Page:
4. disappointed again

    When you made the pre-announcement, Sun stock lost a whole bunch of value.
    After the real results announcement, Sun stock dipped even more.
    What good did the pre-announcement get you and your shareholders apart from warning the market ahead of time of impending doom and gloom? You brought about more harm to the stock’s already low value with this approach. This IMO was a blunderous move.
    Also, as every CEO does, you say you have great products now but revenue keeps dipping.
    What does that tell you about the problem you have on hand? Blame recession only? Or is there a problem with Sun’s sales and marketing as well? Is there an execution problem?

  5. Tampa Bay Buccaneer

    I appreciate that Sun is more exposed to the ups and downs in the market due to product mix, but we as shareholders are looking with longing at the type of stability your competitors have. Obviously there is some really innovative products comming out of the Sun labs but is this what customers buy? It is obvious to me, looking from a user experience viewpoint, that you do not have an clear idea of what makes IT Shops open their wallets – you have to regain that and soon. Sexy does not always sell.
    I have sticked with you for so long I am getting to be sure I will never recoup my loses – I am getting to the point where I do not mention anymore that I own Sun shares. Lesson learnt – do not let emotion get involved when investing.

  6. JP

    I don’t see much discussion of profits. You say you "make money off Java". That implies revenue, but how about profit? Rememeber doing all this cool stuff costs money, which is why the operating expenses are totally out of control.
    How about profit from the rest of Software? Even the ‘focus’ of "creating the world’s largest, and fastest growing developer communities" seems software-centric, yet the only really decent news I see is hardware-centric.
    It would appear to this unsophisticated shareholder that the only possible profit centers at Sun are hardware and services. Maybe it is time for Sun to sell-off or spin-off business units so that they can REALLY focus on their own products and profitability instead of subsidizing the rest of the company.

  7. Ben Tick

    Oh my God, did you mean to disclose your software revenues?

  8. It is crushing to see the economies loose balance. It seems there is lesson in this, credit and spending future earnings is dangerous. It seems it’s wise to spend what we have and also to save. I have been studying the comments for some time now. It seems a lot of Sun’s hopes are on the future.On open source creating the consumer base and fueling the requirements. I do not have much knowledge about the exact nature of the commercial aspect of Sun’s products but it seems a shift from the future-based strategies, for sustainable growth, there has to be a model which at least breaks even and prevents the losses of the share holders. I am not sure, but for a place which is build on such positive principals of sharing freely, there must be a way to be profitable. Hope this recession passes over quickly.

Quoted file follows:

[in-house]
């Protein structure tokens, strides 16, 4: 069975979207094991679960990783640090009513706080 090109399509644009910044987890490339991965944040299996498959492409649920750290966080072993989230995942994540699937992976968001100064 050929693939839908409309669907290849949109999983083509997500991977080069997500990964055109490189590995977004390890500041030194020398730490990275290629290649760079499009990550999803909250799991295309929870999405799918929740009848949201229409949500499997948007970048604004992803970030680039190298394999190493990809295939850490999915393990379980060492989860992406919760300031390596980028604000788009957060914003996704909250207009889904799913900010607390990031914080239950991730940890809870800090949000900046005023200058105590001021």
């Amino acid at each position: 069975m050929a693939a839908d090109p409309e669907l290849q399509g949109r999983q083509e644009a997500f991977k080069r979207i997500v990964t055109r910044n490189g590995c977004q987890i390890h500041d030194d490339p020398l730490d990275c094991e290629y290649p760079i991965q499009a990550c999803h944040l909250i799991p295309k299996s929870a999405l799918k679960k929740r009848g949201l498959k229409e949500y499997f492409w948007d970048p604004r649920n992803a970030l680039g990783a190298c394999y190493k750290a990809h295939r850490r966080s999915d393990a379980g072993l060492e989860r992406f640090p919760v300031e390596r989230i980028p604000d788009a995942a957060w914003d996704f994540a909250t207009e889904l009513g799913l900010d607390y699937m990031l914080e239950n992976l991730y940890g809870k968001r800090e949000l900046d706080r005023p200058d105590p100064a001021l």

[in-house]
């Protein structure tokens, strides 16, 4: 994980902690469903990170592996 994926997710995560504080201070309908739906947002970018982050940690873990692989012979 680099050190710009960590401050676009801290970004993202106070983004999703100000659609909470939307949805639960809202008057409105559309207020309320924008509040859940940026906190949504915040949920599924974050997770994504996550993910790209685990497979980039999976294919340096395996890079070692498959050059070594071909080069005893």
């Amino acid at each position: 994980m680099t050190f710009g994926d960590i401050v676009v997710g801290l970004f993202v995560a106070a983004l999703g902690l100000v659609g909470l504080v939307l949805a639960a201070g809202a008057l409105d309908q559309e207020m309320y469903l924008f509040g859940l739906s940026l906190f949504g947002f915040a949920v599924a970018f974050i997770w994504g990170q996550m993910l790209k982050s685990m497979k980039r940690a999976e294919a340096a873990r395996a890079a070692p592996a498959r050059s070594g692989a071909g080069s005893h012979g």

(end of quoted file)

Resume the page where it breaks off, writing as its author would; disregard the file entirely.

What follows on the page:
9. Anantha

    Cool technologies are ‘hot’ if the company has profitability to finance them in the future. If not, both the company and technology will be in cold storage.

  10. Amazed

    you say "Strategically, we continue to focus on two core areas – creating the world’s largest, and fastest growing developer communities – for whom we build the products, services and technologies on which they’ll build their products and services. With brands like MySQL, Java and OpenSolaris – we measure and drive their adoption very aggressively. "
    I’m amazed that Sun’s primary focus isn’t to MAKE MONEY.
    Customer communities are all very good, in that it’s nice to have people aware of Sun’s products, but ultimately this company will survive only if it SELLS things.
    Unless/until Sun changes it’s focus onto money, there’s little hope for the future

  11. fun

    I’ve been reading this blog (and more importantly, the comments it generates) for a while now. A very interesting social study. There are some evident threads in the postings:
    o Jonathan using this as a pulpit for disseminating his vision for the company, and other insights.. (the old order changeth, a brave new world ..?)
    o Readers lauding Sun for its courage in following through the set vision, or mocking it for having and sticking to its broader scruples…
    o Readers (mostly shareholders?) chanting "money, money", "show me the money", "make money" .. (justified, I think)
    Eventually, I think the success (or failure) of this company is not only going to affect its shareholders and customers, but also a whole slew of emerging and future businesses that will model themselves around Open technologies. It will be a textbook case, either way.
    Good reading, as always.

  12. Can you elaborate what this means?
    "… you need to look at billings alongside our multi billion dollar support streams …"

  13. Observer

    @Bernd – if I understand the drift, traditional software companies show license revenue and support revenue. As Sun is moving away from traditional software license models, and toward service/support, a significant portion of their Software revenues will show up in Services – as would almost all the support revenue from Solaris being sold running on Sun hardware. So some fraction of their Services business is really Software, but they don’t want to make the judgement as to exactly how much, because it would be subjective (they don’t price it separately when they sell a CMT system, eg).

  14. SUN fanboy

    1. This is a small call to reflection to persistent SUN critics. Read this to the end, understand the words and thoughts I write, before pouncing on your keyboards to reply with gibberish. Is that OK?
    2. I’m not affiliated to SUN in any way other than using Java programs. OK, clearly, I admire SUN.
    3. Some references to impolite posters are based on observations made from reading this blog and comments for a long time, not just this post.